Métier coaching + culture is headquartered in beautiful Montreal, Québec where this time of year the days are always short and pretty much always extremely cold.
And because one of my big mid-career shifts has been to examine my stories around ambition, I’ve become curious about those moments when I notice my professional ambition is morphing, MIA, or spiking like crazy. A big part of this process for me has been just to accept that like everything else in the universe, my ambition is constantly in flux and that’s okay.
Like many recovering productivity-focused folks, I can slip into collapsing my capacity for production with my intrinsic value. This reflection on my winter metrics is offering me a beautiful opportunity to deepen and refine my own self-acceptance.
Here’s what I’ve begun to find curious: my expectations around personal performance are astoundingly unwavering from season to season. Even though everything in my external world is completely transformed, I believe I will stay the same.
In other words, I have been holding a belief that my capacity to get shit done (to deliver, to perform, to give it all my all, etc) should never shift, even though my little universe has just gotten 40 degrees colder, 50 % darker, and my body—this is not valid science, but indulge me—feels a gajilllion times more vitamin D deprived than it did a few short months ago. And because this belief is unaligned with basically everything, I get frustrated when I struggle to maintain a consistent productivity from season to season.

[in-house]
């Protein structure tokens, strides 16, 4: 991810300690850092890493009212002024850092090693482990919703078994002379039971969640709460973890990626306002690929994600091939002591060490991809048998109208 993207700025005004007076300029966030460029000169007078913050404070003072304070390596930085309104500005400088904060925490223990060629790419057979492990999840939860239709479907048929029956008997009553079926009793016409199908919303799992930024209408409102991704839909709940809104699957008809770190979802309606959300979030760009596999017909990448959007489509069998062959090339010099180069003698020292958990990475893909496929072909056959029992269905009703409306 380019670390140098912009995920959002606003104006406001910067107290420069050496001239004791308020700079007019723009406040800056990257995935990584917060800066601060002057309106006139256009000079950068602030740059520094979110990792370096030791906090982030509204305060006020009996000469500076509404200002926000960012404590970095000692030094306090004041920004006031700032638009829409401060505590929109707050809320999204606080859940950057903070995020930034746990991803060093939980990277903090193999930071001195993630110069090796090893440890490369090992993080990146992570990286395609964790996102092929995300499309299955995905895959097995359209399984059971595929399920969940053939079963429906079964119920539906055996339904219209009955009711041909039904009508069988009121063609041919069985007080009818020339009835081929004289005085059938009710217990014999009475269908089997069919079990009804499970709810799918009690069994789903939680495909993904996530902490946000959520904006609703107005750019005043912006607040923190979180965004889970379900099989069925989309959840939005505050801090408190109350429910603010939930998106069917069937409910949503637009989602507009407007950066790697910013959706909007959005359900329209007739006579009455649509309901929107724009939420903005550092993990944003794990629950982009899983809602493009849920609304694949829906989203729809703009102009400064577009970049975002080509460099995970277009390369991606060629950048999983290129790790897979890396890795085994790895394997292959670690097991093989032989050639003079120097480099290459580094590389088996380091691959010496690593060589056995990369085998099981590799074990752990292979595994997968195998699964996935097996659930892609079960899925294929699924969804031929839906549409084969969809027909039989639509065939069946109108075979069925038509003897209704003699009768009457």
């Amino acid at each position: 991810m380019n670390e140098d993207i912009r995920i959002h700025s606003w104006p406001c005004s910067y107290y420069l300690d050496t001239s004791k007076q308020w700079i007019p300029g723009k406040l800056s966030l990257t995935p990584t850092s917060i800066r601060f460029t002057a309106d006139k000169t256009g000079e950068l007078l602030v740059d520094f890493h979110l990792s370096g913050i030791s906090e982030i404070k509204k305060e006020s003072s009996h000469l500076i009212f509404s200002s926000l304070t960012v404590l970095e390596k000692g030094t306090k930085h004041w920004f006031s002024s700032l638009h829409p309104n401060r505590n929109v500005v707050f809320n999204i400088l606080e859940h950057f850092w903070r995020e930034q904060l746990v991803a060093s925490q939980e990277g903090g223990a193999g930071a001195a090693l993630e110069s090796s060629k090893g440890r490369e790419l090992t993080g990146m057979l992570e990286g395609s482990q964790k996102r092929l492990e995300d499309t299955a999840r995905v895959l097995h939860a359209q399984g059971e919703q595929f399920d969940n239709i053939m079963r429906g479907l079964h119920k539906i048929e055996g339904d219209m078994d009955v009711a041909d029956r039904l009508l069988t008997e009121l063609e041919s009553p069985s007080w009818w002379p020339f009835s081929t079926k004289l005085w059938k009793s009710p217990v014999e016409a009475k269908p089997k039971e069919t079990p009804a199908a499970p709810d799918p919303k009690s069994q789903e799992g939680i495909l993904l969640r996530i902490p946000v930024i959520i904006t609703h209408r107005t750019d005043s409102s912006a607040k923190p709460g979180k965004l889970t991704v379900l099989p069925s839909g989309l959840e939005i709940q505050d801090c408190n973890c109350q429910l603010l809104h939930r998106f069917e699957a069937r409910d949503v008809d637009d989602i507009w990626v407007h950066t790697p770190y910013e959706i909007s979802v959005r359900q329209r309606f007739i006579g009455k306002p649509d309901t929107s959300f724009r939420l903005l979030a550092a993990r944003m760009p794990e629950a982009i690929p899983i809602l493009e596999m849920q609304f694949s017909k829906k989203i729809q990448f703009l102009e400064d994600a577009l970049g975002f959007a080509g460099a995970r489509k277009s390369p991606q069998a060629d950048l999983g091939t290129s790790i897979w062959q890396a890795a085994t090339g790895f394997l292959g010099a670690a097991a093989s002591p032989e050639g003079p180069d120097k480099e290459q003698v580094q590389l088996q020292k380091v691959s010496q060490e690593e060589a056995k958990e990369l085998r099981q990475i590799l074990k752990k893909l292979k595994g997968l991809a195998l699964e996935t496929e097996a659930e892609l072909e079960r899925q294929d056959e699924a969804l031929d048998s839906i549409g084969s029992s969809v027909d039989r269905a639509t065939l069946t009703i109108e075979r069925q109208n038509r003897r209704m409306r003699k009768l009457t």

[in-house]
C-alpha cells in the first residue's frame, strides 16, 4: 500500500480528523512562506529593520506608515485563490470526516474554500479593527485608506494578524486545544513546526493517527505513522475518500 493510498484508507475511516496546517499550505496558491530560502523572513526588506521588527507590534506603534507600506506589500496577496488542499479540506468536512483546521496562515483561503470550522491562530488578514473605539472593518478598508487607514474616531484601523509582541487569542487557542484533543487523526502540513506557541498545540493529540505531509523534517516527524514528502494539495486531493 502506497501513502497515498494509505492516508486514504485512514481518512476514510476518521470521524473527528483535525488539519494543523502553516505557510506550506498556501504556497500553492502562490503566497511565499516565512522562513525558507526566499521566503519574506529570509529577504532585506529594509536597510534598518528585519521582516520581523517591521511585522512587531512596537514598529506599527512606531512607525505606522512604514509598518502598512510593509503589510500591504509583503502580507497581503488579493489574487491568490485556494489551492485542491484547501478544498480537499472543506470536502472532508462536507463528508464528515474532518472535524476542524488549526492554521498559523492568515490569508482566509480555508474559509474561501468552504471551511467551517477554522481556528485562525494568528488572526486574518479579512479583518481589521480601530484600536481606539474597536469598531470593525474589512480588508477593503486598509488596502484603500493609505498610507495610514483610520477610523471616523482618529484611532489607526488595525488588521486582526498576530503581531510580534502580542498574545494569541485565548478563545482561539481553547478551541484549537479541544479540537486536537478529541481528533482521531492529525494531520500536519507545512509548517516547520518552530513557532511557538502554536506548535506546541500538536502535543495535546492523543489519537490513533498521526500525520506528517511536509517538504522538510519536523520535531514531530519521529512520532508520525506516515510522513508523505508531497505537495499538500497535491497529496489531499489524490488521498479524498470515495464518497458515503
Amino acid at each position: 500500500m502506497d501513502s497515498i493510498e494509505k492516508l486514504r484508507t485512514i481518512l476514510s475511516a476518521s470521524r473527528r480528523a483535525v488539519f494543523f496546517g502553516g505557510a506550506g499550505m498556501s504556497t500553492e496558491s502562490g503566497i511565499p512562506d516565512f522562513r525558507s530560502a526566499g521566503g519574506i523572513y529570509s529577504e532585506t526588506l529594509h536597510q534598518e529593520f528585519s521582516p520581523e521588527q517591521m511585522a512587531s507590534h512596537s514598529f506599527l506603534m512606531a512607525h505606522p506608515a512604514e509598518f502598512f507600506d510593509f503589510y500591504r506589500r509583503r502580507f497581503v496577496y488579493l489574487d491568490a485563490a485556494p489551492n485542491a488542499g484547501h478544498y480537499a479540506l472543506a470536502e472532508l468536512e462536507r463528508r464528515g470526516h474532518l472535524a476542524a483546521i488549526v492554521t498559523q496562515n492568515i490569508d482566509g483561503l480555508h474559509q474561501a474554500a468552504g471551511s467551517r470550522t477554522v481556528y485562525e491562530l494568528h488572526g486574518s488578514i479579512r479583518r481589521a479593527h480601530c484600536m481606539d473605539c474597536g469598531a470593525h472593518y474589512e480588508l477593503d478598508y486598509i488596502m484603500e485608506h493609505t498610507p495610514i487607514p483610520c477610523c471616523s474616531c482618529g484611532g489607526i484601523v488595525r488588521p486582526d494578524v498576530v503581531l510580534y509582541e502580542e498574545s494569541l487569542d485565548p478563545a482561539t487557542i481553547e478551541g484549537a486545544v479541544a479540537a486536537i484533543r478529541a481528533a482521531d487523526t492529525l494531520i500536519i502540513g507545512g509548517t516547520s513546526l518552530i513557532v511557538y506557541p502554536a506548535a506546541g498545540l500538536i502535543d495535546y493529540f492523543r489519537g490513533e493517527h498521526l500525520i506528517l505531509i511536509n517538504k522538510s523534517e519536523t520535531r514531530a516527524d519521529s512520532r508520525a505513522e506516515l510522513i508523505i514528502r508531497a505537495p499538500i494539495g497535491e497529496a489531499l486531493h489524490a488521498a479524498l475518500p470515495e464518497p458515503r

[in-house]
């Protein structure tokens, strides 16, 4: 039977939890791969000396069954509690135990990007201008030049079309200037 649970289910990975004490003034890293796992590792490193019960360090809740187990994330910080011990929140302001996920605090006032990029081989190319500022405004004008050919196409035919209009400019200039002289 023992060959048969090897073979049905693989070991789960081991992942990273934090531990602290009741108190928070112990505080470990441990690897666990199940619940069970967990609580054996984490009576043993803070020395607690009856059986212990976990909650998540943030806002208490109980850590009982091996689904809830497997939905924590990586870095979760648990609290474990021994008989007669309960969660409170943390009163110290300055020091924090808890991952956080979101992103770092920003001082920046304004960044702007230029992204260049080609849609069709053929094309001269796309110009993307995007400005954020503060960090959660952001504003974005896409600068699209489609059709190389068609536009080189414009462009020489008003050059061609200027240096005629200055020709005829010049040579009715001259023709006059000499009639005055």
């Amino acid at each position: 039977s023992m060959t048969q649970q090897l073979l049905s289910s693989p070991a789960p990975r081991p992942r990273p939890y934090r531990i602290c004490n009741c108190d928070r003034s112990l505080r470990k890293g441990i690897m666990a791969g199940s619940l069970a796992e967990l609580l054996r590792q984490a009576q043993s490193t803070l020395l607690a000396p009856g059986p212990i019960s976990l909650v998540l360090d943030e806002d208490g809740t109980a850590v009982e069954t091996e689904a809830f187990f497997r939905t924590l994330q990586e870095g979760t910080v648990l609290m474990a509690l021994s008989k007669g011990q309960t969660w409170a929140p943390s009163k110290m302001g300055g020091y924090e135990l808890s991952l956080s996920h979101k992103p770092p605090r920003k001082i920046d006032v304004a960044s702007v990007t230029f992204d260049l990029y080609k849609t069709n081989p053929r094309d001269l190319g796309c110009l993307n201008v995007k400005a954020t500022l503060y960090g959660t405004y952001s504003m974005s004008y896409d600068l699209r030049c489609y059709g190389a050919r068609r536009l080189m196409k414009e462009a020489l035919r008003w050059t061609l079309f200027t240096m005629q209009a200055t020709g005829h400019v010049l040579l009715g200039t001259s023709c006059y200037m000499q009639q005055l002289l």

(Again I am reminded that self compassion is an ongoing learning.)
My meditation practice, clumsy as it often feels, is helping me realign my winter metrics.
One of my my favorite meditation teachers, Josh Korda (based in equally frigid NYC), takes on this wintery dilemma in his latest podcast. Weaving together insights from neurobiology and Buddhism, he explains that for millennia, up until not too long ago, our evolutionary conditioning allowed for seasonal shifts in energy expenditure. That it was normal, in the winter, it was good enough, for millions of years, to simply survive, hang out with our people, and do very little. The harvest is in, there’s nothing more we can do, so we shift our focus away from doing. Cosy! Yet, no surprise here, now that we can do pretty much anything 24/7, it’s easy to believe we should never not be doing. And so we push and push through, refusing to allow ourselves the generative rest the season is designed to allow for.
I encourage you to check out this rich talk, which concludes with a beautiful meditation to help those who struggle this time of year to simply be.
May you find you own gentle practices for deepening your acceptance of what is, and adjusting your winter metrics accordingly.
After all, the spring will be here soon enough, with longer light and its anticipatory energy, and what’s feels right, and what is actually possible, will be different once again.